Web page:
Book store finds perfect fit in downtown Saratoga
SARATOGA SPRINGS In an age when books are nearly as likely to be purchased online as in a brick-and-mortar store, Northshire Bookstore has established a solid presence in Saratoga Springs.
The store opened in August; the same family operates a Northshire Bookstore in Manchester Center, Vt., as well.
Co-owner Chris Morrow said business has been brisk during Northshire’s first few months in Saratoga Springs, and he expects to make a small profit his first year.
That’s good news in an industry that hasn’t seen much of it lately. Barnes & Noble recently reported sales fell 6.6 percent at its bookstores and online during the 2013 holiday season, compared with last year.
Online retailers are eating up more of the book business than ever, according to the 2013 U.S. Book Consumer Demographics and Buying Behaviors Annual Review. Collected data revealed 44 percent of Americans’ book dollars were spent online in 2012, up from 39 percent in 2011.
E-books are also rising in popularity, capturing an 11 percent share of spending in 2012, compared with 7 percent in 2011, according to the report.
Northshire Bookstore appears to be bucking national trends. The 9,000-square-foot store at 424 Broadway employs more than 20 people kept busy by customers who sometimes come from several hours away to shop there.
Morrow said he believes shoppers frequent the store because it offers something chain bookstores don’t.
“We offer a different atmosphere, a different and more varied selection, and we have excellent booksellers to help customers. I think people are attracted to the unique, the local, the uplifted — to the quality of discovery when you come in our stores,” he said by email.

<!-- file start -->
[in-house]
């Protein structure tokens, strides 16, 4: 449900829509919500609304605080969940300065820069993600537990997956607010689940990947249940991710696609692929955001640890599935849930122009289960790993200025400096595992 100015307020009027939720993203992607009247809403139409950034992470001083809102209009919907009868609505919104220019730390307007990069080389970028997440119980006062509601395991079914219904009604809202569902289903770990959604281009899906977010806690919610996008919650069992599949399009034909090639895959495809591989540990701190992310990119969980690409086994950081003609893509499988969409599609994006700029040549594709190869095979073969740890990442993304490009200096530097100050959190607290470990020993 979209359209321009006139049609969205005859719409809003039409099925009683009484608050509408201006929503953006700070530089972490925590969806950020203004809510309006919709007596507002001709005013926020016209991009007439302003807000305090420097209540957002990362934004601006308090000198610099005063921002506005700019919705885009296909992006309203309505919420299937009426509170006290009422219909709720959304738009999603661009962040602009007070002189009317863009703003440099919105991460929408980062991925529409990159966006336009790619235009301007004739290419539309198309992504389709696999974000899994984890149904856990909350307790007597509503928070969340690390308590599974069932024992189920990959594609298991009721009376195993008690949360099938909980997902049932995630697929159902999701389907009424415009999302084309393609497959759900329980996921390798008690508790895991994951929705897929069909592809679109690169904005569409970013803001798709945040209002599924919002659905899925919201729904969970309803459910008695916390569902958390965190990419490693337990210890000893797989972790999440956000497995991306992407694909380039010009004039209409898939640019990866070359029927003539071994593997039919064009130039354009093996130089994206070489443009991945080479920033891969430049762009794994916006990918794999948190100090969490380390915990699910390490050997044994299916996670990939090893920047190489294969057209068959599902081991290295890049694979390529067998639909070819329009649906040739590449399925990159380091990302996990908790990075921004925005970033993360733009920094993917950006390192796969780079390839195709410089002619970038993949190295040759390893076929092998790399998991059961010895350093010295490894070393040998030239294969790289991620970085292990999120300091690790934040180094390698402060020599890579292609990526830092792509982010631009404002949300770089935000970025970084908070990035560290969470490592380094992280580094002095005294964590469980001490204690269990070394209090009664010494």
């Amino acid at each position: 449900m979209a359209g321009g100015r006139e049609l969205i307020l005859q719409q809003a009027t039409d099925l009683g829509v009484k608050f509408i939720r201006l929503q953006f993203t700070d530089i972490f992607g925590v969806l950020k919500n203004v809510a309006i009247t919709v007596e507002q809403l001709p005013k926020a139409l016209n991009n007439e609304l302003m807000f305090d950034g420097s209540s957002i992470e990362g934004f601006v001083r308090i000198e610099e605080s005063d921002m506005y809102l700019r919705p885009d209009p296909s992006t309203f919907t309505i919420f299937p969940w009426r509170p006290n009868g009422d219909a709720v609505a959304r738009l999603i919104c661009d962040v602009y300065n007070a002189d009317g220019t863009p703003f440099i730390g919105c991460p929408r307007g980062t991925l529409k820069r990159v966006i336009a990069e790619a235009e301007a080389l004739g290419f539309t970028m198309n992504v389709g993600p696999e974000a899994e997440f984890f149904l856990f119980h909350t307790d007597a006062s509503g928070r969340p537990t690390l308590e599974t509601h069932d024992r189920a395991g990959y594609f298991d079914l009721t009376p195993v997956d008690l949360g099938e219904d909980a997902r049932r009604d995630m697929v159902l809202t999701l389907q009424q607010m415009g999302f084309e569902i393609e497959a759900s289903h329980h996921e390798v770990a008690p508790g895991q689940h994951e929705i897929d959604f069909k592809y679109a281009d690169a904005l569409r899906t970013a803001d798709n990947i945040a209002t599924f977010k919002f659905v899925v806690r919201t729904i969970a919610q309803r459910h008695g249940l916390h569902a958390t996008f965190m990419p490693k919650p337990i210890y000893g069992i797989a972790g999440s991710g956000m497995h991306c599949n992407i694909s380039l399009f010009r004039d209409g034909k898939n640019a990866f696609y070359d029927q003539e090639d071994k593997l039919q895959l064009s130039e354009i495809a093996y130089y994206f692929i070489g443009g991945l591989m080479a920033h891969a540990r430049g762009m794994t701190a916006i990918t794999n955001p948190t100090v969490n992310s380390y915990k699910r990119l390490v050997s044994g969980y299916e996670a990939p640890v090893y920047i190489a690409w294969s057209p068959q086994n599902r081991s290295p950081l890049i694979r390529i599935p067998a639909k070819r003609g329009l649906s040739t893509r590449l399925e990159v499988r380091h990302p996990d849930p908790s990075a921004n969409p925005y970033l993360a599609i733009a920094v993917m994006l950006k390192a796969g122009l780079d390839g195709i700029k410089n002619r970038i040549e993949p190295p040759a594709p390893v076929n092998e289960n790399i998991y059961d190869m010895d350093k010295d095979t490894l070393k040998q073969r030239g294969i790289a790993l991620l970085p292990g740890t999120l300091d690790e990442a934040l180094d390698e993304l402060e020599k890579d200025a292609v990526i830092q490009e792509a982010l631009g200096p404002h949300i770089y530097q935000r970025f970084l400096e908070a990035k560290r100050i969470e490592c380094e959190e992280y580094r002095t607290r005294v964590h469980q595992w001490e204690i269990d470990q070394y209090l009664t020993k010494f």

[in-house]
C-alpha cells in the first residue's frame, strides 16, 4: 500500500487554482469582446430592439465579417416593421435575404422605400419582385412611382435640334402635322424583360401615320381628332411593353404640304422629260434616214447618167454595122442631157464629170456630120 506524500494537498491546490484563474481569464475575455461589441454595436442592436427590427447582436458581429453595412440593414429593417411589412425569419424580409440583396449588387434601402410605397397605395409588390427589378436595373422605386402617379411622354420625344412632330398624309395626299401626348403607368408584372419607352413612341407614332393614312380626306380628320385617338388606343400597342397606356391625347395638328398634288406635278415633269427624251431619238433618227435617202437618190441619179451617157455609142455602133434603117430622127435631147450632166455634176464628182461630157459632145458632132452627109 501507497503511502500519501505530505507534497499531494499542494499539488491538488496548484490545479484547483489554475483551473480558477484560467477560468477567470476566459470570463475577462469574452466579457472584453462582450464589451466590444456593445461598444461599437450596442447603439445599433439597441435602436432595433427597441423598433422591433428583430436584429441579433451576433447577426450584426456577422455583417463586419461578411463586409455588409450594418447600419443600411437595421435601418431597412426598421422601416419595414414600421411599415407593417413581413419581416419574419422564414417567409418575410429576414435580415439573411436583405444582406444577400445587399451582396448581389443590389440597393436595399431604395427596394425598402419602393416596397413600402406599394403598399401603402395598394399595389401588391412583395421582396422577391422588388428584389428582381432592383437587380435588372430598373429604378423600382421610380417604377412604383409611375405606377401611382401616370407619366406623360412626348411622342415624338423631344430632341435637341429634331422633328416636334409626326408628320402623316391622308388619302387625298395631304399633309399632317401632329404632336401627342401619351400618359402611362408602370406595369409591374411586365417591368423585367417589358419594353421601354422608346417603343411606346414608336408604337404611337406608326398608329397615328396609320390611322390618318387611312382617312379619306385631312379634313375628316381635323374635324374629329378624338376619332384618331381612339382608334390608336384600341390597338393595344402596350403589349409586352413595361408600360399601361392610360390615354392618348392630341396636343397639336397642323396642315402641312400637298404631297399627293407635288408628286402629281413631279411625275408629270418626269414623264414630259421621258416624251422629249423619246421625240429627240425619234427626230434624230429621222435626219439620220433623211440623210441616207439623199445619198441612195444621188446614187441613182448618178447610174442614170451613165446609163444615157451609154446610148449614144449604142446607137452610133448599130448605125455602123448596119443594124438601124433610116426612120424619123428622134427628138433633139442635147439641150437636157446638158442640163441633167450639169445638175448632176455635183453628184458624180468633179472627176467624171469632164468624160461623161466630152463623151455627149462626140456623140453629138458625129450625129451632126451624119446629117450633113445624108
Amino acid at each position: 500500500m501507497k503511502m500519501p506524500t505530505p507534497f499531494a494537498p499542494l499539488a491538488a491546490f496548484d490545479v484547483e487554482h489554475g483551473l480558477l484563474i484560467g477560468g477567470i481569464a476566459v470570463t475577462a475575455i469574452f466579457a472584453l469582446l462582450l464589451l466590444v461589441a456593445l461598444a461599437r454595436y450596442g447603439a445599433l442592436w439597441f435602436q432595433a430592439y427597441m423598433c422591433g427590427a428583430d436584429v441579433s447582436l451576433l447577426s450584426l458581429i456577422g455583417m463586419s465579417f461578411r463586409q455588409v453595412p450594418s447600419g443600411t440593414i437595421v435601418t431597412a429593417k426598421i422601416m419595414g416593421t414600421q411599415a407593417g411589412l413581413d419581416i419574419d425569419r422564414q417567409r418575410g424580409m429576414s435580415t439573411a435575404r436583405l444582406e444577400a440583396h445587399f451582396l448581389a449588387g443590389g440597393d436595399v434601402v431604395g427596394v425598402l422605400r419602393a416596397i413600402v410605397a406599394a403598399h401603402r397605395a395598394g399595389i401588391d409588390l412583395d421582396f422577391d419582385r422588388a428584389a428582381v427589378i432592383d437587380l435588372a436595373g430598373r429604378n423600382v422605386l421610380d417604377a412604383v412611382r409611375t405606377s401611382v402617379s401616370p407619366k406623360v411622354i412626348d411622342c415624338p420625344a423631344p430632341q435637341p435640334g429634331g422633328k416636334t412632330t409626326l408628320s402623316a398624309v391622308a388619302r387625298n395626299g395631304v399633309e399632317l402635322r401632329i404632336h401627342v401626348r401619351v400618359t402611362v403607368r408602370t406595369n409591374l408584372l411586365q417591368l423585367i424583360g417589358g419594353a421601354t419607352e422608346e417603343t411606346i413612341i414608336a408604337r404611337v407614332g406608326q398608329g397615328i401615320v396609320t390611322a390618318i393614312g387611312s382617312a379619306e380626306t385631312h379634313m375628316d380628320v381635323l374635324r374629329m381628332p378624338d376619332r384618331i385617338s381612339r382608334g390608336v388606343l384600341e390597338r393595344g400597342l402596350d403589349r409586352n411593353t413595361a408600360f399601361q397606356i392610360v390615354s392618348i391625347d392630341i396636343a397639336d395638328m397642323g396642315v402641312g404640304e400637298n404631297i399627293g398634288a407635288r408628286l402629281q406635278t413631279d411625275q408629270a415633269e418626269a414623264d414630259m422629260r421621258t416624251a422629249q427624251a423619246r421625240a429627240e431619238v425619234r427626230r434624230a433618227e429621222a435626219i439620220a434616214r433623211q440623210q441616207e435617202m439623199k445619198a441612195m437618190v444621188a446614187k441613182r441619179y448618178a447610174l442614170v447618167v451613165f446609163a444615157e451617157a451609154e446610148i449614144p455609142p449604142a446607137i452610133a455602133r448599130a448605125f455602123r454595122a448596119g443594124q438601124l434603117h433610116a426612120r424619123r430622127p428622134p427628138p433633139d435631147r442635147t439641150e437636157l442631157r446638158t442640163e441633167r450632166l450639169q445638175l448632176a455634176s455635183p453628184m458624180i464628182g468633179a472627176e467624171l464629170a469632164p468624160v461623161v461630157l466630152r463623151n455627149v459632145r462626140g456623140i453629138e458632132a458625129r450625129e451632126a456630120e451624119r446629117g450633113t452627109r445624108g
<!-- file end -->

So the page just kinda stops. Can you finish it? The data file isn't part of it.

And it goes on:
Todd Shimkus, president of the Saratoga County Chamber of Commerce, commended Northshire for its top-notch customer service.
“They get to know their customers and the types of books that they like to read, and so as new books are released, they’ll let you know, or if you walk in and say, ‘I’m interested in X,Y,Z,’ their staff people are trained,” he said.
“It’s not just a transaction to them; they really want you to fall in love with buying books there.”
Shimkus said shoppers are also drawn to the store’s non-linear layout and comfy couches.
“It’s like you’re totally in a different world, being in that bookstore,” he said.
In addition to about 35,000 titles, the store stocks note cards, soap, perfume, toys, calendars and journals.
In 2013, Northshire hosted multiple author events, bringing to town such big names as Doris Kearns Goodwin, Mitch Albom, Ann Patchett and Neil Gaiman. The events, held at Skidmore College and the City Center, helped to attract thousands of people to the downtown area.
“Anytime you can put 600 or 1,000 people downtown, that’s good for us,” Shimkus said.
The bookstore also hosts smaller events, including reading group meetings and children’s activities, which are held at the store and other local sites.
“To be successful, we need to be a true community bookstore,” Morrow explained.
He praised the community his newest store serves.
“Part of the reason we chose to come to Saratoga Springs is the great downtown and the commitment of people there to support their local businesses,” he said. “To have a vibrant, vital community, people need to support their local businesses — it is a win-win for everyone over the long term.”
The store and the building that houses it have helped to increase the city’s vibrancy, Shimkus said. Built by Bonacio Construction, the structure occupies a space that was formerly a parking lot, thus eliminating a gap in activity on Broadway.
“It makes the connection from one side of Broadway to the other side of Broadway that much more vibrant. The social scene along that whole area, the people-watching that folks like to do in Saratoga, is far more simplified by having a continuation of stores and restaurants,” Shimkus said.
A home decor and accessories store, a skin care clinic and a chocolate store also rent space in the building. This month, a hair salon and a cafe are scheduled to open there, too, Morrow said.